Link state protocol question

hankooknarahankooknara Inactive Imported Users Posts: 24 ■□□□□□□□□□
While taking below exam, I ran into below problem.
Here is the excerpt from cisco press icnd book
"Similary, with OSPF, when a router fails to hear Hellos from a neighbor for an interval called the dead interval, the router believes the silent router has failed. The dead interval is typically set to some multiple of the Hello interval. The the router that stopped receiving the hellos runs a Dijkstra to calculate new routes."

What's more,
"Hello packets serve the same purpose as timed,regular full routing updates serve for distance vector protocols"

so how is this answer c?? can someone explain to me?

3. What mechanism is used to address problems in link-state routing protocols?

a. sending periodic updates
b. triggered updates
c. exchanging route summaries at border areas
d. defining infinity as some maximum number
e. split horizon

excerpt from CCNA exam cram 2
"Link state protocols rely on network events to address topology changes. If a router detects a network event (such as one of its neighbors is no longer reachable or a new neighbor appears), it triggers an update." 's explanation
3. Answer C is correct. Link-state protocols may have to be tuned to avoid information overload.

This can mean:

* Limiting the distribution of information (exchanging summaries at border areas)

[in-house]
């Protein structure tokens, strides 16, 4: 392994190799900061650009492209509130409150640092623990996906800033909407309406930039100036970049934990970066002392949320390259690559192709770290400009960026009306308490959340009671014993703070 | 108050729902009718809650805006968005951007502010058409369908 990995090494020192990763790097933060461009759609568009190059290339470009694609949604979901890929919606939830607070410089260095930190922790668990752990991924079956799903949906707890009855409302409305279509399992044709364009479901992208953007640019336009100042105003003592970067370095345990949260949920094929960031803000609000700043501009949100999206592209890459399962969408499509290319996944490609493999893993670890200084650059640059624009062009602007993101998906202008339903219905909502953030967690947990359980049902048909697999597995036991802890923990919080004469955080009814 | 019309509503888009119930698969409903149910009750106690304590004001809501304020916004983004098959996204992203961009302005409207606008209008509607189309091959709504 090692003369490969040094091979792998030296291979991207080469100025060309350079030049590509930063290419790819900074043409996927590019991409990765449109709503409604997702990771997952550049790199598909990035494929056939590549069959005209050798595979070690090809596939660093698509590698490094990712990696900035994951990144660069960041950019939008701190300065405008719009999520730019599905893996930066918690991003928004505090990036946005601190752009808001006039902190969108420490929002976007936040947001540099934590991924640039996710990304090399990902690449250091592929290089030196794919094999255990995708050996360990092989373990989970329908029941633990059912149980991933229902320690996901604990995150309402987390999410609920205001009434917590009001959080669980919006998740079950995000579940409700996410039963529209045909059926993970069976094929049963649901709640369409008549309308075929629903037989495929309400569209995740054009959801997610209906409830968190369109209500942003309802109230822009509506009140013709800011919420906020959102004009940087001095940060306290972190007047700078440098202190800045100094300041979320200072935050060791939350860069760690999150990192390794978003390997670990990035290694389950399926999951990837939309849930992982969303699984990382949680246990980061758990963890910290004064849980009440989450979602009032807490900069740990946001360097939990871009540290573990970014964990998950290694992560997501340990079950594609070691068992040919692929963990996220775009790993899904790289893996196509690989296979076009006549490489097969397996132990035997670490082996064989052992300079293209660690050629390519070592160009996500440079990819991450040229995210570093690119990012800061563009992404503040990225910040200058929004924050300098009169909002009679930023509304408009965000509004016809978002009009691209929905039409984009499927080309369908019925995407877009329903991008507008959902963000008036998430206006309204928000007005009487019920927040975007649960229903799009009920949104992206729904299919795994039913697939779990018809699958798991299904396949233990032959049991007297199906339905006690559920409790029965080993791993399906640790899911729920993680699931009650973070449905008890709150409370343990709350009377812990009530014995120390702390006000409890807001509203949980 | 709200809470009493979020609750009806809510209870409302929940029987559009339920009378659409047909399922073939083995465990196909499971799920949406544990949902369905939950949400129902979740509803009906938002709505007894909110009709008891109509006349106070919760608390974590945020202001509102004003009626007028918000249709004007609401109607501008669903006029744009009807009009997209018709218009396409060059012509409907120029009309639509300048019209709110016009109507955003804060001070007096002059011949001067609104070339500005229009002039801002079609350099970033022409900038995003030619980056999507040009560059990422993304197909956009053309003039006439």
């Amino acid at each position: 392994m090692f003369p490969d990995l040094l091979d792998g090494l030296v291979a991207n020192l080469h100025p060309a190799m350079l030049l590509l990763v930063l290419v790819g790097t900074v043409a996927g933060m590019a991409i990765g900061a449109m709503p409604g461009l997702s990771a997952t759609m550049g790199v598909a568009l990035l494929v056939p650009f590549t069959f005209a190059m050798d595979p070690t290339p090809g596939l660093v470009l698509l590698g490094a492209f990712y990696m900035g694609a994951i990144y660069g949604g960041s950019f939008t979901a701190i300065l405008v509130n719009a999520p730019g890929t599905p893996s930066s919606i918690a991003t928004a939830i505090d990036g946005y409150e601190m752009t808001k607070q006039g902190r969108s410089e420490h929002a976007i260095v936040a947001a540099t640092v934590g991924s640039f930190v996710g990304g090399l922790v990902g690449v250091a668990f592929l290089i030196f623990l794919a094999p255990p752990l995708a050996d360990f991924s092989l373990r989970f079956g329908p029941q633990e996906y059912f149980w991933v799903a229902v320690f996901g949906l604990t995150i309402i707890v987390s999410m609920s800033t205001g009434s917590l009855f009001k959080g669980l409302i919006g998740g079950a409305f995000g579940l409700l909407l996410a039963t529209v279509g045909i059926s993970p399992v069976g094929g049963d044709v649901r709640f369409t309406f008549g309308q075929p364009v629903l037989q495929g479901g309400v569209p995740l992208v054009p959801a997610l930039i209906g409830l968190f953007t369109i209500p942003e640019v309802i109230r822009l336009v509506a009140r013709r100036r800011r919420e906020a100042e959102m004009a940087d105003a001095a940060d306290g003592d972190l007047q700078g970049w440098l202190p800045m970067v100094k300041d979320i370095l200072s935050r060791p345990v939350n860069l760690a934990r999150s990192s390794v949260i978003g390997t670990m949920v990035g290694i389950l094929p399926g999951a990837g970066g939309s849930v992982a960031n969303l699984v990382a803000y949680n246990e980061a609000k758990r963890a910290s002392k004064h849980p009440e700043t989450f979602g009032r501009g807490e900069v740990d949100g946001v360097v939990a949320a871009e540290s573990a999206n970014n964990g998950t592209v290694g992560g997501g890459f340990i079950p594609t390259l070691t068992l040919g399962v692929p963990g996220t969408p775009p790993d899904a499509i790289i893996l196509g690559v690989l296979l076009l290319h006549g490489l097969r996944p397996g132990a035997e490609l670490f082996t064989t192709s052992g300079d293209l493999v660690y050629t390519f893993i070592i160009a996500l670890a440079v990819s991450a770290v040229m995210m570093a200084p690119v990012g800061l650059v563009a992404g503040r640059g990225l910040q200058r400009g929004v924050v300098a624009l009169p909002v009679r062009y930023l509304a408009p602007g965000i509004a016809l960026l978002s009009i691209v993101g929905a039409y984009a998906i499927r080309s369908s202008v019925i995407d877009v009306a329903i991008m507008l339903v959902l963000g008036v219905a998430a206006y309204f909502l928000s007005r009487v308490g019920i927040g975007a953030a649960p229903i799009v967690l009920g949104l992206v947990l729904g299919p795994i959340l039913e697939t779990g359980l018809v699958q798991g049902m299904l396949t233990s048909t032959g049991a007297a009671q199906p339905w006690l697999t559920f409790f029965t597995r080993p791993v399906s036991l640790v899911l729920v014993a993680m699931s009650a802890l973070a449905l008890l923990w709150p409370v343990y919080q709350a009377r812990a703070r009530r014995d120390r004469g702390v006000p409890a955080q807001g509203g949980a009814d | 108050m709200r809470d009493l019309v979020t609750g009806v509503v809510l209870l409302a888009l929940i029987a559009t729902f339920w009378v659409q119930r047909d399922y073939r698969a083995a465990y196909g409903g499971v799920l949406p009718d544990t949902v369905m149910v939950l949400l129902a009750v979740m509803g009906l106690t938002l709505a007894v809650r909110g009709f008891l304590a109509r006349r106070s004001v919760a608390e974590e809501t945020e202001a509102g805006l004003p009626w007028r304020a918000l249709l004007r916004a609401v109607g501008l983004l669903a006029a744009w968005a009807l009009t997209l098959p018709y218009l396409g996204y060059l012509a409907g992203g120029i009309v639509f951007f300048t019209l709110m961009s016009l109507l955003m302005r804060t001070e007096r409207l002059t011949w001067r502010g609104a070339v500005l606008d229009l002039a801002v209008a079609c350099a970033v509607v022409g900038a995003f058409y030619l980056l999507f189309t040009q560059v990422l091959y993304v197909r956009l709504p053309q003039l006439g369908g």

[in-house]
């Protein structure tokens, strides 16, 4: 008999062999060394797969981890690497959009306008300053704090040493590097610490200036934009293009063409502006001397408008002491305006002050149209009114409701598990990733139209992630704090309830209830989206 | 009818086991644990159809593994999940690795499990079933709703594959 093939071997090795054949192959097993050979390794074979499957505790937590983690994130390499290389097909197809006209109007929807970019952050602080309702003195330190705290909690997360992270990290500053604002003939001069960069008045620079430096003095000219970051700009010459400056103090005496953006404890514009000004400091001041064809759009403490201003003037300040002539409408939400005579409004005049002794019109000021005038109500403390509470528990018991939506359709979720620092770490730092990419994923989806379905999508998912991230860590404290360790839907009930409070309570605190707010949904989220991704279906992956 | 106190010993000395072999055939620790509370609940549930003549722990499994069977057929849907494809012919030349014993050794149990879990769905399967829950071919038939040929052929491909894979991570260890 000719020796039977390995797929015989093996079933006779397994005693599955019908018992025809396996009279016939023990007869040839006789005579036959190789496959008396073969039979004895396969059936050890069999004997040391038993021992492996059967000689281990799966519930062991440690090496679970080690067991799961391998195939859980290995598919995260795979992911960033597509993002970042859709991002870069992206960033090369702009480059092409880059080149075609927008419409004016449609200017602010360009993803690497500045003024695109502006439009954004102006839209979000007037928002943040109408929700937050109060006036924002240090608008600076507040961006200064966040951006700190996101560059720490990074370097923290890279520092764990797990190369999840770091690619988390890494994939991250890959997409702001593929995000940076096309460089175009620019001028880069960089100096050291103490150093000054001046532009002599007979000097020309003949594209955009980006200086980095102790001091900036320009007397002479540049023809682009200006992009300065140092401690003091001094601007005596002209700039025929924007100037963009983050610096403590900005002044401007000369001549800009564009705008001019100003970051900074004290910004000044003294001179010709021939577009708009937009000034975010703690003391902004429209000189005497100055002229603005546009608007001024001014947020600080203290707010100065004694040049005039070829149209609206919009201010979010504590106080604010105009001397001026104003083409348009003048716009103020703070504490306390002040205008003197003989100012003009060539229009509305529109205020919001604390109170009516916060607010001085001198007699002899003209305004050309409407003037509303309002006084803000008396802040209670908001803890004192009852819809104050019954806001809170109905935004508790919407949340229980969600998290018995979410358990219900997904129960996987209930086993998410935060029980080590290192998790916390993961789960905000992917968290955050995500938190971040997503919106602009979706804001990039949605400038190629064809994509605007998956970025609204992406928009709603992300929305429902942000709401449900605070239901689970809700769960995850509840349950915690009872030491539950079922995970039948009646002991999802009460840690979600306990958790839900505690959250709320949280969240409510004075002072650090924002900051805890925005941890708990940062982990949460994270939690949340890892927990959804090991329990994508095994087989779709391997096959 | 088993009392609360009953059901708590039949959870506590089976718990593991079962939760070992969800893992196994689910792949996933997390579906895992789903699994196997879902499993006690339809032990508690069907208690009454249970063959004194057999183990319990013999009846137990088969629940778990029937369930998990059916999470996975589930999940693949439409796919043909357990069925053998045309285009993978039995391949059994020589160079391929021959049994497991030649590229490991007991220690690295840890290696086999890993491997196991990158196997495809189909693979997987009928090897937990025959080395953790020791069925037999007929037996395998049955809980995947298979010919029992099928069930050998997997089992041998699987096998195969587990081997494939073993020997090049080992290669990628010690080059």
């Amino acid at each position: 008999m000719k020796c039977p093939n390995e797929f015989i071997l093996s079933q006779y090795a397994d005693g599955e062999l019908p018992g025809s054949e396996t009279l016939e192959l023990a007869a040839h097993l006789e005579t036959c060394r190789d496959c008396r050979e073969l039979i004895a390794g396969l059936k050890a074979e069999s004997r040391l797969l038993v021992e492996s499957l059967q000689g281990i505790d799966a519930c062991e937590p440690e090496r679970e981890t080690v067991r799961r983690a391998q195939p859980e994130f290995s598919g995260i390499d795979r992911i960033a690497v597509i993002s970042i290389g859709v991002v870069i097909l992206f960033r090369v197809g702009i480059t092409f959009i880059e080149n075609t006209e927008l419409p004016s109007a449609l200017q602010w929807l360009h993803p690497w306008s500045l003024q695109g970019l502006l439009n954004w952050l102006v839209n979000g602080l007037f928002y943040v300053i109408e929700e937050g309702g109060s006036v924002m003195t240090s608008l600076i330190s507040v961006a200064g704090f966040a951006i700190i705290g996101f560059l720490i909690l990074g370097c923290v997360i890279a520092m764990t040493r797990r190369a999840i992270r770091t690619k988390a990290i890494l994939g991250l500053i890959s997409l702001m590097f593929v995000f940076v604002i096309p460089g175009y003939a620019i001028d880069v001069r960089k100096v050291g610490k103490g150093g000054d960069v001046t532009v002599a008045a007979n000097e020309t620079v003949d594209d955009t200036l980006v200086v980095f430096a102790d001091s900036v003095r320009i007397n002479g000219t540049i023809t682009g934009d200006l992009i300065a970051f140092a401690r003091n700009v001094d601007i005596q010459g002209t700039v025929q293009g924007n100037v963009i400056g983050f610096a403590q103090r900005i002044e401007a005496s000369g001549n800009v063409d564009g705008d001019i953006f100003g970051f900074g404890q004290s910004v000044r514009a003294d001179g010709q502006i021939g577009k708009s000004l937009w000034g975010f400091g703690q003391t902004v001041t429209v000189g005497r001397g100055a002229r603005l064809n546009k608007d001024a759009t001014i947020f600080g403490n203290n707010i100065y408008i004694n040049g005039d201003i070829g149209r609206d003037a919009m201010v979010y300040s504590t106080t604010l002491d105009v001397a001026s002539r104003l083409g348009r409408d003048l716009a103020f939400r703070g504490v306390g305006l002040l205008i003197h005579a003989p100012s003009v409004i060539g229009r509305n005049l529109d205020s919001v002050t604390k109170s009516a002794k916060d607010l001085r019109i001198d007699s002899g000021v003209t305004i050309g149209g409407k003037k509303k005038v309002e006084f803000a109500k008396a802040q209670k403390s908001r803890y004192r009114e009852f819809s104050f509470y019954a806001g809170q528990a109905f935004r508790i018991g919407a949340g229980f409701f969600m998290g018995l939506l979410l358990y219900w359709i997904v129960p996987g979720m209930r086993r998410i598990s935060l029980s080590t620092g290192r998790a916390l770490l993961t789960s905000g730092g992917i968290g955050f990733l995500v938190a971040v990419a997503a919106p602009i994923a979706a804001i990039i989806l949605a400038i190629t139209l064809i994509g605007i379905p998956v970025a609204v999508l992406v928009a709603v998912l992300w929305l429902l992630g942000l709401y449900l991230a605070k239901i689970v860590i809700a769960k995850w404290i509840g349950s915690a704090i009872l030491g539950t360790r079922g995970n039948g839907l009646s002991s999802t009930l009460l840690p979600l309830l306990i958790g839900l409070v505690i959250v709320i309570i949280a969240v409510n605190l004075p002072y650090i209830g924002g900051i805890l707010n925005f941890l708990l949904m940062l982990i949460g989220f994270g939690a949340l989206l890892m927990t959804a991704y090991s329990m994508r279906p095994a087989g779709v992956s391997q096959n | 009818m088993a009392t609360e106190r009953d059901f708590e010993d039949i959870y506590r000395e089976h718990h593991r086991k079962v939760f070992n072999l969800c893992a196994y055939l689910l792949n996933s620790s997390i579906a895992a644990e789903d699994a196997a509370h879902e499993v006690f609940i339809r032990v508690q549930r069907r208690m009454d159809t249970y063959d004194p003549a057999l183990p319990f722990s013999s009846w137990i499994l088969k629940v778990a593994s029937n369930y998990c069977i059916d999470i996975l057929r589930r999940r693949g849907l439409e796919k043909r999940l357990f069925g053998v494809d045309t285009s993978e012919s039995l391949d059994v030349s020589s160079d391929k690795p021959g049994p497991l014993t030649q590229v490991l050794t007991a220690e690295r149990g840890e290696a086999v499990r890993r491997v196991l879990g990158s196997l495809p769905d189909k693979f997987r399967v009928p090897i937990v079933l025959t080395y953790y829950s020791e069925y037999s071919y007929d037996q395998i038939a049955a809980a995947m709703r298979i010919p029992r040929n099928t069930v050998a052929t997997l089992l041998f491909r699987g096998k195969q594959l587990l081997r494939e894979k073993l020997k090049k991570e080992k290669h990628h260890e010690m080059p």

* Flooding information at vulnerable times (dampening the update frequencies)
* Not bothering all stations on the links they run over (targeting updates to multicast addresses instead of broadcasting)

Distance vector protocols need to avoid the effects of wrong routing information. This is done by:

* Recognizing when information is wrong quicker (defining infinity)
* Not assuming they know more than they really do (split horizon)
* Some distance vector protocols passing on network changes immediately (triggered updates)

Sending periodic updates is a feature of distance vector protocols.


  • david_rdavid_r Member Posts: 112
    3. What mechanism is used to address problems in link-state routing protocols?

    a. sending periodic updates (this is a "feature" of DV protocols)
    b. triggered updates (this addresses overhead and slow convergence problems in DV protocols)

    d. defining infinity as some maximum number (this prevents routing loops in DV protocols)
    e. split horizon (this prevents routing loops in DV protocols)

    c. exchanging route summaries at border areas. This prevents constant triggered updates being sent throughout the entire enterprise when you have one route flapping. Although I would disagree with the authors that it "addresses problems in LS protocols" as it also addresses the same problem in DV protocols that use triggered updates.

    We had a site that would roll onto ISDN at random times because of a bad FR circuit. When this happened, the flood of routing updates would take down a big WAN tunnel. Summarizing it's route like the rest of our ISDN backup sites remedied the problem.
  • computerguy9355computerguy9355 Inactive Imported Users Posts: 81 ■■□□□□□□□□
    Distance-Vector Characteristics :